Sometimes, folks rely on the “blooming end” theory, because they believe it has to do with exposing the correct direction to cut from, so that you’re stitching with the “grain” of the floss. You can read my article on floss grain and why I don’t subscribe to the whole grain direction idea, if you want to explore that topic further.

On the other hand, if you look for the “blooming” end of the floss because it is the more exposed end, the end that gets more wear and tear during storage and shipping and handling in the store and all that – and therefore, the end looks more bloomed than the less-exposed end that’s usually tucked somewhere under the short tab – then I’ll buy that. The exposed end sticking out will probably be a bit fluffier than the other end.

But it’s not a sure-fire way of knowing which end to pull. If the non-pulling end, after all, has been exposed a lot – maybe it slipped out from under the short tab, or maybe the short tab shifted (these things happen a lot!) – then the non-pulling end could look pretty frayed, too.

The most certain approach to take with a pull skein is to seek the end of the thread that is located somewhere beyond the long tab, that looks like it’s coming from inside the skein, and to pull gently from there.

For those who have asked for tips on how to conquer the pull skein, I hope this helps!

If you have any questions, comments, further suggestions, feel free to join the conversation below.

Like What You See?

If you like what you see on Needle ’n Thread, if you find Needle ‘n Thread useful, and if you want to help keep the website thriving and free of annoying network advertising, why not become a patron on Patreon? Check out my Patreon page here, where I’ll occasionally add special needlework bonuses for patrons.

If you shop on Amazon, you can support Needle ’n Thread without any extra expense to you by visiting my Amazon Recommendations page here, where you’ll find books and sundries for the needleworker available on Amazon.


Leave A Comment

Your email address will not be published. Required fields are marked *


(104) Comments

  1. Thank you for this, Mary! I’ve been stitching since I was a teenager (I’m 52 now!) and I never knew this! How many knots it could have saved me! But we’re never too old to learn something new, and how helpful it is. Thank you again, I love your articles!

    In Jesu et Maria,

  2. Mary – I read your articles every day; however, I have to say today’s article on pulling the correct end of the floss was one of the most helpful I have seen! Finally I won’t end up with a mess everytime I try to pull the end of the floss. Thanks a million.

  3. Over 50 years without a clue until now. I just thought it was blind luck. Thank you for taking the time to teach us all the tricks. You are a dear!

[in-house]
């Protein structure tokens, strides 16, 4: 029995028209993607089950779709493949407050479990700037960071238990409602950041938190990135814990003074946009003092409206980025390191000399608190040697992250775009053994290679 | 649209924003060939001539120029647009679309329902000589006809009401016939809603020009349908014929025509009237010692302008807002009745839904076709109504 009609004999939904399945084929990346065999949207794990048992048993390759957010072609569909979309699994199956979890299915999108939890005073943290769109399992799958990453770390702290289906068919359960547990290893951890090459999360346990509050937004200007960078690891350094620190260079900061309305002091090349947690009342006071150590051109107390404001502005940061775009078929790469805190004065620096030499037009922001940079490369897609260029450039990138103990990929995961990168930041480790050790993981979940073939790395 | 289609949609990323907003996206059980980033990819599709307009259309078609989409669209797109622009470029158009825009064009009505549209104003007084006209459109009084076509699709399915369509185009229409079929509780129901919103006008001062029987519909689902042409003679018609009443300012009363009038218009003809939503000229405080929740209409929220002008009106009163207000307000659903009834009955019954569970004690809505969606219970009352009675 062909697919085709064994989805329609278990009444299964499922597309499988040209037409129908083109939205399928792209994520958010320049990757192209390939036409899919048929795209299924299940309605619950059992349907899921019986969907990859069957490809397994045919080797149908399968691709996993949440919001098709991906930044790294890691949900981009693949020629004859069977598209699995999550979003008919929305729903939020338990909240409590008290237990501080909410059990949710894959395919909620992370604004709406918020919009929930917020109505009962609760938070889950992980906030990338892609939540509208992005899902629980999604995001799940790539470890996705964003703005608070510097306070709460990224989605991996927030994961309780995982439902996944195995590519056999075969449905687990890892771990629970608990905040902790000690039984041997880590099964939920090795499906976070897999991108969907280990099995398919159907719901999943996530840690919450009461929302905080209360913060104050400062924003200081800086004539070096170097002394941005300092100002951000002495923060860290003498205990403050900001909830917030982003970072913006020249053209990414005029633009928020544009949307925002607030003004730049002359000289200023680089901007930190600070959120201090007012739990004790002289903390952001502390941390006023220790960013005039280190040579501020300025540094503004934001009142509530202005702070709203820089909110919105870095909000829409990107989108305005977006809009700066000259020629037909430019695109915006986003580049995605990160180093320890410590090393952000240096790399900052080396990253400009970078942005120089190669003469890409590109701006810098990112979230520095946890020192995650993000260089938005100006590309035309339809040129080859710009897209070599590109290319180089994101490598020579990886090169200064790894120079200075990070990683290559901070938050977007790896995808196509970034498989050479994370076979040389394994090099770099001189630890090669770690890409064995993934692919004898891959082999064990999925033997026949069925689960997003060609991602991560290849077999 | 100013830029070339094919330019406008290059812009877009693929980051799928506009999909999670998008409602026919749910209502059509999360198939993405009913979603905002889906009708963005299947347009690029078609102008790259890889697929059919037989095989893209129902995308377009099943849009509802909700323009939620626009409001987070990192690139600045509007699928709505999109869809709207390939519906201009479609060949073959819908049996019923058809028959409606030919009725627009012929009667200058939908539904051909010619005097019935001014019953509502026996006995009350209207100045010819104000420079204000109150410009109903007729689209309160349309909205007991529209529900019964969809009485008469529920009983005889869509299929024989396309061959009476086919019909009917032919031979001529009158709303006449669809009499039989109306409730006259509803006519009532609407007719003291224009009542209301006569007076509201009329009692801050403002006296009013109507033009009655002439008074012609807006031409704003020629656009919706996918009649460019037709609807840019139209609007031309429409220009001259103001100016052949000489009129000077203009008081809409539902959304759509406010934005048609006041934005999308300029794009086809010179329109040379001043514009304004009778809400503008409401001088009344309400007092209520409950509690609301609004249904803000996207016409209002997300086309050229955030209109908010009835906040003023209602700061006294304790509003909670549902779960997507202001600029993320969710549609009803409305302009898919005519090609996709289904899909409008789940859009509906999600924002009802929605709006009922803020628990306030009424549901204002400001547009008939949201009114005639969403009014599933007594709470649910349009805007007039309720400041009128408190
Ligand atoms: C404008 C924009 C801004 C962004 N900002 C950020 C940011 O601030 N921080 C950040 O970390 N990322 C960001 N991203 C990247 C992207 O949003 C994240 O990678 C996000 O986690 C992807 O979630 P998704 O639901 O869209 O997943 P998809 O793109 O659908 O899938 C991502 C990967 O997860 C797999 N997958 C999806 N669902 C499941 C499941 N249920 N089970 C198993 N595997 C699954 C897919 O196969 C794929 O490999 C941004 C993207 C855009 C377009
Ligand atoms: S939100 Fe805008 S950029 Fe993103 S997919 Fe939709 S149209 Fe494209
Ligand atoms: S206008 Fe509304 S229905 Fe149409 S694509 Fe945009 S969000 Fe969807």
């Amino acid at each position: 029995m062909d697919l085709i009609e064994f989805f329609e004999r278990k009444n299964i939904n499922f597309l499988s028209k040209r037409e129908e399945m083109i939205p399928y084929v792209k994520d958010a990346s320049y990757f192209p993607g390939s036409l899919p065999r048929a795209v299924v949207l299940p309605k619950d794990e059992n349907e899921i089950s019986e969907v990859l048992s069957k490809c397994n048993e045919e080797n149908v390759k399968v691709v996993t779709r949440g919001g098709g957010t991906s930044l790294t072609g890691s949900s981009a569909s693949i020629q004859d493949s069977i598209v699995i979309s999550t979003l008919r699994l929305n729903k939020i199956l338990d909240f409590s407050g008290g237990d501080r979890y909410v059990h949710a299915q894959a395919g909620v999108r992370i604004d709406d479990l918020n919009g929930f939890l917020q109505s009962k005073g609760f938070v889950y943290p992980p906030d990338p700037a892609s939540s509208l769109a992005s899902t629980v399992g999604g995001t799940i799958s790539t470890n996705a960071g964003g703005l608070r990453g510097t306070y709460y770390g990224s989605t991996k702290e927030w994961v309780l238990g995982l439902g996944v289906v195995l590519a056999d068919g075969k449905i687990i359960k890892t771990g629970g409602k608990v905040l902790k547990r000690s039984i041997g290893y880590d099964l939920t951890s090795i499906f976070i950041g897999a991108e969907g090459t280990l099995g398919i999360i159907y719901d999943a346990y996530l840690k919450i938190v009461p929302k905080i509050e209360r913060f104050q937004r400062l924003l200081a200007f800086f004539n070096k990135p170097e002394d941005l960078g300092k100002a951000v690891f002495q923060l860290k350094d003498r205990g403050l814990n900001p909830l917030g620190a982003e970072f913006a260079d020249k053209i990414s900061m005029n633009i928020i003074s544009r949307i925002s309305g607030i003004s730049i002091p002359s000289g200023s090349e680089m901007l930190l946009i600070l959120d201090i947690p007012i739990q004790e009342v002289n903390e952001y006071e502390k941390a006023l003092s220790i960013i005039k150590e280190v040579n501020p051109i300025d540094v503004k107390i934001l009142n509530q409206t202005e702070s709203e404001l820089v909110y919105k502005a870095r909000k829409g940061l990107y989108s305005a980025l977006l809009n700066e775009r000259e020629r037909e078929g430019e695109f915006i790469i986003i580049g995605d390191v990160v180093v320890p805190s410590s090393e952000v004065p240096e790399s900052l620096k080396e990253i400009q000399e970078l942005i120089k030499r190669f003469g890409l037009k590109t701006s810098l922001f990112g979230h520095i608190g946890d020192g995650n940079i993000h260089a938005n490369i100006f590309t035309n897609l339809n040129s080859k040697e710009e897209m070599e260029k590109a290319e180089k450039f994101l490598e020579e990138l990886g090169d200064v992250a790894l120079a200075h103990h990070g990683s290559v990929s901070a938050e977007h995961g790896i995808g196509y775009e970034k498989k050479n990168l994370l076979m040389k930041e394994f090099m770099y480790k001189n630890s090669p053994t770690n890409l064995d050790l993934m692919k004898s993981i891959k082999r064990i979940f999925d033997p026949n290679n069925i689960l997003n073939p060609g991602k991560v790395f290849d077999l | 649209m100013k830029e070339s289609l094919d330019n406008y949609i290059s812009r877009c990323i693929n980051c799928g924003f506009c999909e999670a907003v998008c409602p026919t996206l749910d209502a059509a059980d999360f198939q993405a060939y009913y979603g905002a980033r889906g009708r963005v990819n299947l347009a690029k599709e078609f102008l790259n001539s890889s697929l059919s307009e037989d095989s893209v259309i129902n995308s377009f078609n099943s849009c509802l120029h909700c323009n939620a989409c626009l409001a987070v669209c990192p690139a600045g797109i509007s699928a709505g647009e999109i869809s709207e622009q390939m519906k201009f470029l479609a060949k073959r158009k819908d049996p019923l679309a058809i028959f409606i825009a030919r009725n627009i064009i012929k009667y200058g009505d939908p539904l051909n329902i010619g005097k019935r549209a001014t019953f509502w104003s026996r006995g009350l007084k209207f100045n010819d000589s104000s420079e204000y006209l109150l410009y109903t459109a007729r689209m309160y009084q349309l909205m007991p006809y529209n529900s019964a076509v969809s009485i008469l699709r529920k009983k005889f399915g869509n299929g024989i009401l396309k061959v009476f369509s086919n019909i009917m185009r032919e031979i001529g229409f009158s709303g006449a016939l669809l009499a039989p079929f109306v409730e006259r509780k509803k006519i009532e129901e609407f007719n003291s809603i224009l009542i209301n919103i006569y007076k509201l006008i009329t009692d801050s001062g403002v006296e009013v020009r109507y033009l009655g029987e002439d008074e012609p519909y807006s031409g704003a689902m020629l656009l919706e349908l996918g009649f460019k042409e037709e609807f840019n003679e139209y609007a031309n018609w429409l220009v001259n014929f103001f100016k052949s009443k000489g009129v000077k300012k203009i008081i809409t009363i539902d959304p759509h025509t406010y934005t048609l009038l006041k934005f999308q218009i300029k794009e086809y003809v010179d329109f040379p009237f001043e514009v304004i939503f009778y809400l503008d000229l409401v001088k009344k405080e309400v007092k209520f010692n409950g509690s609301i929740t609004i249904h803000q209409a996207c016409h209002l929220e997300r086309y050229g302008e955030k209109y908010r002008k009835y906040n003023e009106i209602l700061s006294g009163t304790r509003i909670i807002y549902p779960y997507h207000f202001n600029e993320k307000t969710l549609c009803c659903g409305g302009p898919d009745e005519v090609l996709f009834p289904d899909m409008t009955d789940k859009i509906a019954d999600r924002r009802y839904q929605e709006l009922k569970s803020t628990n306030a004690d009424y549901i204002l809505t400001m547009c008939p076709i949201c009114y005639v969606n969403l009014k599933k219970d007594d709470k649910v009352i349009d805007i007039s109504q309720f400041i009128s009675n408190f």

4. Thanks for the information! Only question-is this true for brands other than DMC, or is it an industry wide method of winding thread?

    1. From what I’ve found, it’s true for DMC and Anchor, definitely. It seems to be the case with Cosmo as well, though I haven’t used Cosmo as extensively. With other brands that are not as widespread, I’d say test a skein. You want to find the end that comes from the inside of the skein, if there are two exposed ends. The one that wraps around the outside is not going to work for pulling. But for the more commonly known flosses, that end is normally down by the long color number tab.

    2. It *is* the same for Anchor, but there’s a small difference in that the pull end is usually found at the top if the skein. The non-pull end is also at the top, but a little shorter and it seems that they can get mixed up as I’ve had several skeins that just WON’T pull properly….

  5. I suspect many readers will lament the older skeins which had the lovely little image of a hand pulling the floss from the correct end. Sadly replaced by barcode.

  6. Hi Mary. Thank you for all the info you gave us regularly. I never miss to read them. I am a beginner and all your savy is so precious.

    Could you tell us one day (or maybe you already have) if there is a specific way to match floss and fabric or floss and embroidery stitches. I saw some work done with different kind of floss, cotton perlé, cotton DMC but when I try to mix myself, it never looks very good.
    I suppose it is where the artistic talent comes into it, or is there some fondations that I don’t know?
    Thank you

    1. Hi, Chantal – I would say it’s mostly trial and error. Eventually, you get the feel of what will work and what won’t work, and what you like and what you don’t like. It’s always helpful to look around for inspiration – Pinterest is great for that!

    2. Chantal, Mary is being modest – she has written a number of very useful posts comparing different types of thread. Click ‘Embroidery tips and tricks’ in Topic Tags at the right of the page: scroll down to February 2014 and January 2014, but there are others. It’s worth rummaging in her archives! You still need to experiment, but these give you some pointers to start.

  7. Thank you!!!! I always wondered why sometimes the pull skeins worked perfectly and other times they made a huge mess. I really appreciate the tip – it will save me hours of frustration – Thank you!!!!

  8. Being really new to some of the lingo I had never heard of this “pull skein” term.